We then move from the lyrics to selecting chords and creating chord progressions. Keep in mind, songwriting is not a linear process. Just because we move onto selecting chords does not mean that the lyrics are unchangeable. I suggest that music educators keep chord progressions very simple and easy as students get started with songwriting. The majority of popular music only uses I, IV, V7, and vi. Younger students might be adequately challenged to use only one or two chords. For their first song, I encourage students to come up with one chord progression that can be repeated for the chorus and a slightly different one that can be repeated for the different verses. We also only use the chords students find the easiest and most comfortable to play. For ukulele, that means C, F, G7, and Am. If we are writing with only two chords, F and C7 might be even simpler on ukulele. There are also various and apps and websites like Autochords and Ukulele Go! that can help jumpstart ideas for students.
The melody is oftentimes the most challenging part of the song for students to write. I suggest students take their chord progressions and improvise by either humming or lightly singing and/or chanting their lyrics with the chord progression. This often results in both the lyrics and chord progressions being modified, but that’s an important part of the cyclical creative process. Some students find it helpful to have another student or the teacher play the chords while they improvise a melody or even just listen while considering the lyrics. On YouTube, there are excellent videos available from Berklee Online and Dylan Laine explaining the songwriting process. These videos can be a great tool for students and might explain the songwriting process in a different way students understand better.
Feedback and Assessment
Throughout the songwriting process I try to keep feedback positive and encouraging and limit assessment to completion checks. It can feel nearly impossible to evaluate a creative endeavor like songwriting. By creating a safe classroom environment and modeling how to give appropriate constructive feedback, students can eventually workshop each other’s songs. With guidance, students’ peers can become their best critics and encouragers.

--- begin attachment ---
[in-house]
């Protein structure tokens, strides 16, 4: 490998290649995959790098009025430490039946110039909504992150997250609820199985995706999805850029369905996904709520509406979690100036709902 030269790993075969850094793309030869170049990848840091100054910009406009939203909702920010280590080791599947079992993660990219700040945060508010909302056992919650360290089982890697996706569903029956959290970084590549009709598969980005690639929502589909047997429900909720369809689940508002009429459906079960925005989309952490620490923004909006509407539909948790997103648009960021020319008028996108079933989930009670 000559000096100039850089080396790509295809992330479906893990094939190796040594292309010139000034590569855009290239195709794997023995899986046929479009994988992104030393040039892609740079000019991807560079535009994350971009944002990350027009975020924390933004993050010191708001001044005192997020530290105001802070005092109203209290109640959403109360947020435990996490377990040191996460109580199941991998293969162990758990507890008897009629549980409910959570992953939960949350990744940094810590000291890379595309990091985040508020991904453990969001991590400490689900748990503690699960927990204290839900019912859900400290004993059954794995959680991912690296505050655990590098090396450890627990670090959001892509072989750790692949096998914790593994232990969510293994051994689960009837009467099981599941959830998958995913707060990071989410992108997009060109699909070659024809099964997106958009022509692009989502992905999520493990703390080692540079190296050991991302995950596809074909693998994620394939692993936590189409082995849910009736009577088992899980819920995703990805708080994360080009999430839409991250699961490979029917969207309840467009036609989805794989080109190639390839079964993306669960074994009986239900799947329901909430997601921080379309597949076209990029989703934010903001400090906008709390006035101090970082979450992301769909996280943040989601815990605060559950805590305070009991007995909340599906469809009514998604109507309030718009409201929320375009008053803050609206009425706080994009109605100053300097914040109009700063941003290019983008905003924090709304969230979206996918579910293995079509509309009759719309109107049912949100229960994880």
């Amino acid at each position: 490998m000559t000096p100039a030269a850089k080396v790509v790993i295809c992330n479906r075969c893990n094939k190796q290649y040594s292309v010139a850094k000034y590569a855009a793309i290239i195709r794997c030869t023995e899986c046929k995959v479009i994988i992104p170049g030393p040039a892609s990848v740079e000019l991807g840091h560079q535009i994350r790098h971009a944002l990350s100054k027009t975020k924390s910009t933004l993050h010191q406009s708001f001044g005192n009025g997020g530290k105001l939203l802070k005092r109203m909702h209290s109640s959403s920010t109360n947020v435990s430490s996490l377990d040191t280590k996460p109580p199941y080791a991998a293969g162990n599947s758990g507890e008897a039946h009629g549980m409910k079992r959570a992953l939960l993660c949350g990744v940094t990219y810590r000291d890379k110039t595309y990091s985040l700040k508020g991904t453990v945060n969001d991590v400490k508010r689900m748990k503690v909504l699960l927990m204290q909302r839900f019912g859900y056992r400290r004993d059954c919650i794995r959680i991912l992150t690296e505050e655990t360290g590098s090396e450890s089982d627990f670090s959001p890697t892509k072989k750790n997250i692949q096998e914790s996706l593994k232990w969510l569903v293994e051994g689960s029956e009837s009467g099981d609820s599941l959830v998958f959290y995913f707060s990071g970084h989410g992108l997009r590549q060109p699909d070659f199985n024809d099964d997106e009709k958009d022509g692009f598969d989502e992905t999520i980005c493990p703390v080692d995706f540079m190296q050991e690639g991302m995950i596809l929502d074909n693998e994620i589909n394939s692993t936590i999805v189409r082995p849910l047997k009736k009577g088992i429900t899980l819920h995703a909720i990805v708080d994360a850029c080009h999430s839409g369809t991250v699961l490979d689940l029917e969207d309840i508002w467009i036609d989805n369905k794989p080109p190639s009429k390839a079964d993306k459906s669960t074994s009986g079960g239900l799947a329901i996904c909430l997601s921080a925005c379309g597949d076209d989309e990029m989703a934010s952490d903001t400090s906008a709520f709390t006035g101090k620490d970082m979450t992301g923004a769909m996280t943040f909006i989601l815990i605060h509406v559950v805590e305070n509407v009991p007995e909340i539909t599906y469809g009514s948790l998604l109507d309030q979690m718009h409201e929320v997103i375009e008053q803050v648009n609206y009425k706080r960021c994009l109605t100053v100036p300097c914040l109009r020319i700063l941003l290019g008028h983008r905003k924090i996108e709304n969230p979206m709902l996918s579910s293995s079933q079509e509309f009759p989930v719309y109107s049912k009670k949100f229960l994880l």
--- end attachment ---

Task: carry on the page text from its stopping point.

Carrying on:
Go for It!
As with many creative activities, you may be surprised by students’ success and engagement with songwriting. It can feel intimidating to teach or facilitate something you are uncomfortable or inexperienced with, but admitting this vulnerability to students can help them to feel more confident in trying something new as well. There’s no reason you can’t sit down and write a song alongside your students! Songwriting naturally brings more open-endedness and less structure to the music classroom, and this can be overwhelming or even scary. I challenge you to push yourself outside of your comfort zone and perhaps be surprised by what a rewarding and refreshing process songwriting can be, both for yourself and your students.
About the author:
NAfME member Kelsey Kordella Giotta is in her eleventh year of teaching in Plain Local Schools in Canton, Ohio. She teaches middle school and high school band as well as Creative Musicianship, a course based around creative musical explorations through ukulele performance. She holds a bachelor of music in music education from the College-Conservatory of Music at the University of Cincinnati, as well as a master of arts in music education from Case Western Reserve University. She has presented on various topics in music education at a variety of local, state, national, and international conferences. Giotta has also served as a leader and chairperson for the Ohio Music Education Association in various capacities. She was a finalist for the Canton Symphony Orchestra Music Educator of the Year award in 2018 and has been named a “Top 25” educator in Plain Local Schools several times.
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August 24, 2021. © National Association for Music Education (NAfME.org)